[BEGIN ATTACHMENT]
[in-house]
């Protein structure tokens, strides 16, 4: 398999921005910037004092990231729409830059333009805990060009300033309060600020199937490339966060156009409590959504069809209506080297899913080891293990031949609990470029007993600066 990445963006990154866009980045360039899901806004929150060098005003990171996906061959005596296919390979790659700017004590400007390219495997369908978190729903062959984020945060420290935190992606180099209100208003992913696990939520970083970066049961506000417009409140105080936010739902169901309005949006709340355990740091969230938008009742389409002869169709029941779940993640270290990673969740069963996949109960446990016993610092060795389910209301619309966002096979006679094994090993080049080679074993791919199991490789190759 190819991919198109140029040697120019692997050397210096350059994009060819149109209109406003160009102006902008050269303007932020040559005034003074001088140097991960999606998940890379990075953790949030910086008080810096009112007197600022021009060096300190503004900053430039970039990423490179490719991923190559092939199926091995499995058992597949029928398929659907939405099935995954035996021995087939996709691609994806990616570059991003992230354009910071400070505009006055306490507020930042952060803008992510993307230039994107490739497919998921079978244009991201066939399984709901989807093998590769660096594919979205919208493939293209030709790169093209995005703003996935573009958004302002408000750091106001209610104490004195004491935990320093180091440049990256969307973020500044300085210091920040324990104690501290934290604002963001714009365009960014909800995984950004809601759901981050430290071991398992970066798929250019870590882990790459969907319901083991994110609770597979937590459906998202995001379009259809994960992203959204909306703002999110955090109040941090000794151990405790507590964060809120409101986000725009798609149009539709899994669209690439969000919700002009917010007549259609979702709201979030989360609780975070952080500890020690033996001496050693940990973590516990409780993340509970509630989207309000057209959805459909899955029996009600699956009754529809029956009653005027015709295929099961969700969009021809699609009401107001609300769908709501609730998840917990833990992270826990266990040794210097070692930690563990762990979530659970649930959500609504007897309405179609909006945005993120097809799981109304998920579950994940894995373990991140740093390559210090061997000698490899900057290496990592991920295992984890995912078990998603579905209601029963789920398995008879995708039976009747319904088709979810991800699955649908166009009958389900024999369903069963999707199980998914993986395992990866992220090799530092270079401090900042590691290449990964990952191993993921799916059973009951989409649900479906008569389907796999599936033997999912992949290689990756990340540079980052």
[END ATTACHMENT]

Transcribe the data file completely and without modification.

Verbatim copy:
[in-house]
């Protein structure tokens, strides 16, 4: 398999921005910037004092990231729409830059333009805990060009300033309060600020199937490339966060156009409590959504069809209506080297899913080891293990031949609990470029007993600066 990445963006990154866009980045360039899901806004929150060098005003990171996906061959005596296919390979790659700017004590400007390219495997369908978190729903062959984020945060420290935190992606180099209100208003992913696990939520970083970066049961506000417009409140105080936010739902169901309005949006709340355990740091969230938008009742389409002869169709029941779940993640270290990673969740069963996949109960446990016993610092060795389910209301619309966002096979006679094994090993080049080679074993791919199991490789190759 190819991919198109140029040697120019692997050397210096350059994009060819149109209109406003160009102006902008050269303007932020040559005034003074001088140097991960999606998940890379990075953790949030910086008080810096009112007197600022021009060096300190503004900053430039970039990423490179490719991923190559092939199926091995499995058992597949029928398929659907939405099935995954035996021995087939996709691609994806990616570059991003992230354009910071400070505009006055306490507020930042952060803008992510993307230039994107490739497919998921079978244009991201066939399984709901989807093998590769660096594919979205919208493939293209030709790169093209995005703003996935573009958004302002408000750091106001209610104490004195004491935990320093180091440049990256969307973020500044300085210091920040324990104690501290934290604002963001714009365009960014909800995984950004809601759901981050430290071991398992970066798929250019870590882990790459969907319901083991994110609770597979937590459906998202995001379009259809994960992203959204909306703002999110955090109040941090000794151990405790507590964060809120409101986000725009798609149009539709899994669209690439969000919700002009917010007549259609979702709201979030989360609780975070952080500890020690033996001496050693940990973590516990409780993340509970509630989207309000057209959805459909899955029996009600699956009754529809029956009653005027015709295929099961969700969009021809699609009401107001609300769908709501609730998840917990833990992270826990266990040794210097070692930690563990762990979530659970649930959500609504007897309405179609909006945005993120097809799981109304998920579950994940894995373990991140740093390559210090061997000698490899900057290496990592991920295992984890995912078990998603579905209601029963789920398995008879995708039976009747319904088709979810991800699955649908166009009958389900024999369903069963999707199980998914993986395992990866992220090799530092270079401090900042590691290449990964990952191993993921799916059973009951989409649900479906008569389907796999599936033997999912992949290689990756990340540079980052």